Supervisor Maggie Erickson canceled plans Thursday to send seven Health Care Agency officials to a conference in Maui early next year because she said the $16,000 trip had caused "so much negative publicity."
In a memo sent Thursday, Erickson instructed Health Care Agency Director Phillipp K. Wessels to cancel all plans for him and other county health-care officials to attend the Estes Park Institute conference Jan. 27 to Feb. 1 on ways to improve hospital administration.
Erickson and hospital administrators have stressed the importance of the conference as a source of ideas for the continuing reorganization of the Ventura County Medical Center. They said information from past conferences helped them restore financial health to the Medical Center, which was $20 million in debt four years ago.
"In spite of the merits of this conference, so much negative publicity has been created that I am returning to my original direction to cancel the trip," Erickson wrote.
As chairwoman of the Medical Center Oversight Committee, Erickson had originally approved the decision to send a nine-member delegation to the Maui conference to represent the committee.
But late last month, she and county Chief Administrative Officer Richard Wittenberg decided not to accompany the seven health-care officials to Maui, each citing different reasons.
Erickson said she would not go because the conference dates conflict with her marriage and honeymoon plans. Wittenberg said the conference fell at a time when he should remain in Ventura County to assist two newly elected county supervisors--Maria VanderKolk and Vicki Howard--during their first month on the job.
In announcing that she would not attend, Erickson suggested that the committee reschedule another conference later in the year so she and Wittenberg could also attend and brainstorm with health officials about new administrative policies.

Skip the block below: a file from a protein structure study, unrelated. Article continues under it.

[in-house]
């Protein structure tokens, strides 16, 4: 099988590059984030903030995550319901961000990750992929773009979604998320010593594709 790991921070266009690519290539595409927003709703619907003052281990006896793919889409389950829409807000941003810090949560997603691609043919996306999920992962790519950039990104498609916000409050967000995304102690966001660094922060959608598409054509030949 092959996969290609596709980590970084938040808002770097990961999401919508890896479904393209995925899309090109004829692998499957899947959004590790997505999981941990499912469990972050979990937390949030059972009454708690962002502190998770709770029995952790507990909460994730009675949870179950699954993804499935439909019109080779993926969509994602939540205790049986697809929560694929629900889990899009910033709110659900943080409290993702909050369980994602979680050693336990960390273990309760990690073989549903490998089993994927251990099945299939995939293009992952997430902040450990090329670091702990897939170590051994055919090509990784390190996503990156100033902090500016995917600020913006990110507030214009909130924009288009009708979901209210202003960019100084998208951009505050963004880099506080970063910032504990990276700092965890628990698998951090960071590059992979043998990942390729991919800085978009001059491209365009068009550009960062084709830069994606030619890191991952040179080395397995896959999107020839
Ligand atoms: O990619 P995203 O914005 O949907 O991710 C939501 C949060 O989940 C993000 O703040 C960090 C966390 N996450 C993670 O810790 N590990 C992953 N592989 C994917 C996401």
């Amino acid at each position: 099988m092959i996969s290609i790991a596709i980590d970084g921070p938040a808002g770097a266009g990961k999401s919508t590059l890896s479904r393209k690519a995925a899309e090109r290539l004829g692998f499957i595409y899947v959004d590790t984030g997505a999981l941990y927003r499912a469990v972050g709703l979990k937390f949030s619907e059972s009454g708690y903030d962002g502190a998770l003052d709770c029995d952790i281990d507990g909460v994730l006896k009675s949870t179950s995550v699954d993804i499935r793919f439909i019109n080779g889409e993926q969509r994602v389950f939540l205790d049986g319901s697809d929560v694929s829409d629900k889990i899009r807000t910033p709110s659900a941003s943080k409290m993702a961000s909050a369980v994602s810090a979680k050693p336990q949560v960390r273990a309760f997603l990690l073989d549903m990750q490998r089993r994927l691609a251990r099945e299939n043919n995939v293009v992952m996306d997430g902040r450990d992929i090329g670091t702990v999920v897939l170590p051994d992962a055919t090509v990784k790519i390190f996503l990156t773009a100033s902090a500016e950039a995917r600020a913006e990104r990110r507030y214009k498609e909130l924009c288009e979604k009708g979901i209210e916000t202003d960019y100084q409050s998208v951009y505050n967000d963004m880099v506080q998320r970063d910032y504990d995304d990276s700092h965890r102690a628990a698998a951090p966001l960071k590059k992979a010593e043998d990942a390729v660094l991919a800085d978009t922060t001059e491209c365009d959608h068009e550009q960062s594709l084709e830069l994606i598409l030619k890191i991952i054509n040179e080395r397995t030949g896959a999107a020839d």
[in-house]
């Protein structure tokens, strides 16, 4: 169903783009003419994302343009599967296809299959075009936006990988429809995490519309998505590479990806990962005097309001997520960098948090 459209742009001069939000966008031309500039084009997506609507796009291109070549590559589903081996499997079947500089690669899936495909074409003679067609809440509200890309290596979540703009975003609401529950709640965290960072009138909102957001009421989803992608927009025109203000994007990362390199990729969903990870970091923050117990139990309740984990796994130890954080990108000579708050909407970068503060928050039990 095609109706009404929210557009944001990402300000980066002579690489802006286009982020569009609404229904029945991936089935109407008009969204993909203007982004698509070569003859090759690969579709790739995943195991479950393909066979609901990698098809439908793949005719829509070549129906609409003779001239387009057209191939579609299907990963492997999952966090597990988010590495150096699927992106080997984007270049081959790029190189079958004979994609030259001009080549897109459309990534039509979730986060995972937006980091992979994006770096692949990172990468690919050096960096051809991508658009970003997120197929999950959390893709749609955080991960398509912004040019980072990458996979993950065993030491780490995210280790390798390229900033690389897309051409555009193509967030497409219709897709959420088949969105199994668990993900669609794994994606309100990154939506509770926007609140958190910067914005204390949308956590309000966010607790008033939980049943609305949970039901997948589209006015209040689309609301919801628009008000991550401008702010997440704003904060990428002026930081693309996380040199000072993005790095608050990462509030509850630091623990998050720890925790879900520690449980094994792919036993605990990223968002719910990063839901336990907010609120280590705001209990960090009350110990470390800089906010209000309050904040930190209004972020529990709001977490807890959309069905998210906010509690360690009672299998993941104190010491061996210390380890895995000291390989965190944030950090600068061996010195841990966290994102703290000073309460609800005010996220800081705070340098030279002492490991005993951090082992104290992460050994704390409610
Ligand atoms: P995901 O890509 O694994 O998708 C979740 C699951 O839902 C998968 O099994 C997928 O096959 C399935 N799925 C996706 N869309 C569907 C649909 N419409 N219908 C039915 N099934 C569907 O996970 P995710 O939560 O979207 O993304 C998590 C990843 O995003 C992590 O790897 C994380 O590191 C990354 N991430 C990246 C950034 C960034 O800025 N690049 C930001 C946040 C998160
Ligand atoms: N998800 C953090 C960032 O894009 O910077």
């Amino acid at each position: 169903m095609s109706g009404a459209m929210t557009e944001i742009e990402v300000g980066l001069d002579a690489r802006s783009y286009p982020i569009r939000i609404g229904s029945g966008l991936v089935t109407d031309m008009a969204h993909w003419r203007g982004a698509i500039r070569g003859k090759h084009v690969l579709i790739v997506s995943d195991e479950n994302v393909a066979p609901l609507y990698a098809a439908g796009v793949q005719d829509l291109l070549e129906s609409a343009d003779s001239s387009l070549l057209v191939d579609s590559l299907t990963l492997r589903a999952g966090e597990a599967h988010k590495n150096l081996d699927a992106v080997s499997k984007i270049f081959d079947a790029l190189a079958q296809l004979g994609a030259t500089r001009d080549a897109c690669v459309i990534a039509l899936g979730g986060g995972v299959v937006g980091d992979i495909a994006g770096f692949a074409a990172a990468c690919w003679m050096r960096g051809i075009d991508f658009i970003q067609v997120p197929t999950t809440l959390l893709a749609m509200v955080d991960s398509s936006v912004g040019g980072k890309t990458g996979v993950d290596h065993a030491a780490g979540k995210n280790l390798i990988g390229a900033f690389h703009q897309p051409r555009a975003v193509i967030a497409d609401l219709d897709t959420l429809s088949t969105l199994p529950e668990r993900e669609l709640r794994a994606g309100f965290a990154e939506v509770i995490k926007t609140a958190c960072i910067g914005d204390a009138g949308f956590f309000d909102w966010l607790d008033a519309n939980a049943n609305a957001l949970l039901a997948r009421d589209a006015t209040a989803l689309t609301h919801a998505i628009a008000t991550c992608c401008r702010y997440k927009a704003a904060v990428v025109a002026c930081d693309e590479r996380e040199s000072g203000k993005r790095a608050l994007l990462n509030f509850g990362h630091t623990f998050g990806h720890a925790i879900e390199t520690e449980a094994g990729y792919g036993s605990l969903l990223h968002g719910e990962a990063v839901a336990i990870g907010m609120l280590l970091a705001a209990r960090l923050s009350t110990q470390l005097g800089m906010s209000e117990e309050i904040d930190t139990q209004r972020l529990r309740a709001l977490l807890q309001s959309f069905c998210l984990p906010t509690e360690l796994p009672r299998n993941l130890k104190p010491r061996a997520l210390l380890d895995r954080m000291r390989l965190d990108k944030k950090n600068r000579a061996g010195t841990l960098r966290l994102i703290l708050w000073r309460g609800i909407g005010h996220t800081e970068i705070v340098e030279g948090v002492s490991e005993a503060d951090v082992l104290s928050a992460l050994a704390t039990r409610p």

More recently, Erickson said she was leaning toward sending a smaller delegation of health-care officials to the conference to gather information and report back to the committee. Erickson had said a final decision would be made at a committee meeting this morning; however, she short-circuited the discussion with her memo Thursday.
Erickson's decision came as a surprise to county health-care officials. "We will comply with the direction of Supervisor Erickson," said Pierre Durand, the county's assistant health-care director. "As she indicates in the memo, the conference does have a lot of merits."
Jere Robings, executive director of the Ventura County Taxpayers Assn., said Erickson made a wise decision because of the poor public image of using tax dollars to go to a tropical resort in the middle of winter.
"This may be a really exciting, information-filled conference," Robings said. "But they could probably do just as well by sending a representative or spending the money to bring the expert to Ventura to benefit all of the county employees. It probably would be less expensive than sending them all to Maui."
Erickson was unavailable for comment Thursday. In an interview last week, she said she was disturbed at the expense of the trip during a time when the Health Care Agency was being squeezed by the shrinking state and county budgets.
She also said the time and location "raises the question, 'Is it a legitimate conference being in Maui in the wintertime?' "
The Estes Park Institute, based in Englewood, Colo., offers six other conferences next year. They are scheduled to be held at Kona, Hawaii; LaQuinta, Calif.; Hilton Head, S.C.; Vail Valley, Colo.; Monterey, Calif., and Naples, Fla.
The institute, which caters primarily to private hospital administrators and trustees, prefers to hold conferences at resorts to attract clients. Ventura County medical authorities are among the few public officials to attend the institute's conferences, an institute spokeswoman said.
But county officials say the conferences have taught them how to run the county Medical Center as if it were a private hospital, saving taxpayers millions of dollars in subsidies.